What is the impact of integrating language and content in higher education (ICLHE) and how do you study it?
Paper i proceeding, 2014
Recognised under different terms in our respective higher education contexts, the notion of integrating communication development alongside content knowledge development in disciplinary courses has seen increasing application since the late 90s. We talk of ICLHE in Europe, WID in US contexts, or use the partially overlapping phrase CLIL for ‘content and language integrated learning’. Support for integrating writing development into content area courses draws from the literature in educational development and research literature from various points of view including situated learning, cognitive apprenticeship, constructive alignment, disciplinary discourse, graduate profiles, and even from policy perspectives as the Bologna agreement or certification standards. Despite this support and the growing importance if ICLHE, it seems we have not really established a reliable way of measuring the impact of integrating the teaching and learning of communication with the teaching and learning of domain knowledge. Have we even defined what impact is it that we seek and what didactic approaches we should be comparing with?
The Saunders think piece poses a critical challenge with its critical set of implicit questions, and we believe our list of questions offers a project-specific adaptation of this challenge:
• What outcomes and outputs are we measuring?
• What outcomes and outputs should we be measuring?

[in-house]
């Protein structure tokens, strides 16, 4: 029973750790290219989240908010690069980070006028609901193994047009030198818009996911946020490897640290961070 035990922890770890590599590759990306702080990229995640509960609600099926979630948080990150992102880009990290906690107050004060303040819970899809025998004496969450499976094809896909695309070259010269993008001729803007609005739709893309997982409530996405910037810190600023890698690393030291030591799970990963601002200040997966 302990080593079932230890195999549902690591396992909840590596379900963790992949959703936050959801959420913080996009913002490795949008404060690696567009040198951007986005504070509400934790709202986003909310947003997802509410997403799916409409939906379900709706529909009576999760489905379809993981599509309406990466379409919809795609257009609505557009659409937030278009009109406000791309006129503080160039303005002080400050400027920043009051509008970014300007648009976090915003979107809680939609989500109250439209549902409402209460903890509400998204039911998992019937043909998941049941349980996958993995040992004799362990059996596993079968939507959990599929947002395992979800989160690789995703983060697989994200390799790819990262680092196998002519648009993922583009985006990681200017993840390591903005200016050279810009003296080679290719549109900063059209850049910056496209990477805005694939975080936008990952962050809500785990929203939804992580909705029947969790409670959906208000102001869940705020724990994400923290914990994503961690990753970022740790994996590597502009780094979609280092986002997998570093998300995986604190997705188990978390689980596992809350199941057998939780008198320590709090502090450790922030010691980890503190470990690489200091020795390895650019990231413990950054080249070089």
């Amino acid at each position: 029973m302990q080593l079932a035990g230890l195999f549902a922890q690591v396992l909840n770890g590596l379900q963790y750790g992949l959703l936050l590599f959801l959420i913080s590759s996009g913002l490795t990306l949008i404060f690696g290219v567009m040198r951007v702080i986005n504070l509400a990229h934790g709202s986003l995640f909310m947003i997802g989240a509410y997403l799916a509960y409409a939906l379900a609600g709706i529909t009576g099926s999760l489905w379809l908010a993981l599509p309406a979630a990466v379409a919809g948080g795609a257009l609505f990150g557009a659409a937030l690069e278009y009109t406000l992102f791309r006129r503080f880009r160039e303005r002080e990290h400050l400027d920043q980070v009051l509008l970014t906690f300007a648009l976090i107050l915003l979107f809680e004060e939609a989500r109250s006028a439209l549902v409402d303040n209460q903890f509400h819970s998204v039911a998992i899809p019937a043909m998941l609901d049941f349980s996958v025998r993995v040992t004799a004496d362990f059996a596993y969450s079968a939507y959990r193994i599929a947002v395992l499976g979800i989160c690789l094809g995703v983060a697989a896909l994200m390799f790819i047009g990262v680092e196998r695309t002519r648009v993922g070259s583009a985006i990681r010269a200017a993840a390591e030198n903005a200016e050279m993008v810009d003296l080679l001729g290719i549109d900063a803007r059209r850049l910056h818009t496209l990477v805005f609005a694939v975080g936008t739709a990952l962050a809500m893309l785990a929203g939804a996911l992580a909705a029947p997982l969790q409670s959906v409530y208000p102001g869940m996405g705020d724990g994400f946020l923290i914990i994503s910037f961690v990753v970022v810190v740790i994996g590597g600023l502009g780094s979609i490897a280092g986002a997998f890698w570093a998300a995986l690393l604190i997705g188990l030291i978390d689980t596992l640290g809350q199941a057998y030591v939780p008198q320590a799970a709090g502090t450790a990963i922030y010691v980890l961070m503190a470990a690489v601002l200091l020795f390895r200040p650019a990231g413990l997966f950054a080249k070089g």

• For whom or from what vantage point do we assess ICLHE?
• Who ends up using the research and how does that promote HE?
• How and when do we measure?
• How do we define what an ‘effective’ intervention is?
• What are the baselines we measure against?
These questions seek to explore both what is happening now in ICLHE assessment and what can and should be happening. They address the kinds of learning outcomes ICLHE might support for students, the kinds of writing products and textual / discourse artefacts we should be examining in our assessments, the ways in which those products and artefacts should be measured and analysed, and, ultimately, the ends to which our assessment should be directed.
The presentation opens on brief descriptions of necessary settings and a short definitional section before offering examples of ICLHE interventions that require assessment. However, the structural intention of the presentation is to set aside as much time as feasibly possible to participant generated discussion around this challenging cluster of issues. We hope that we can jointly explore new avenues by drawing on our different contexts and perspectives and the different research designs and approaches that grow out these.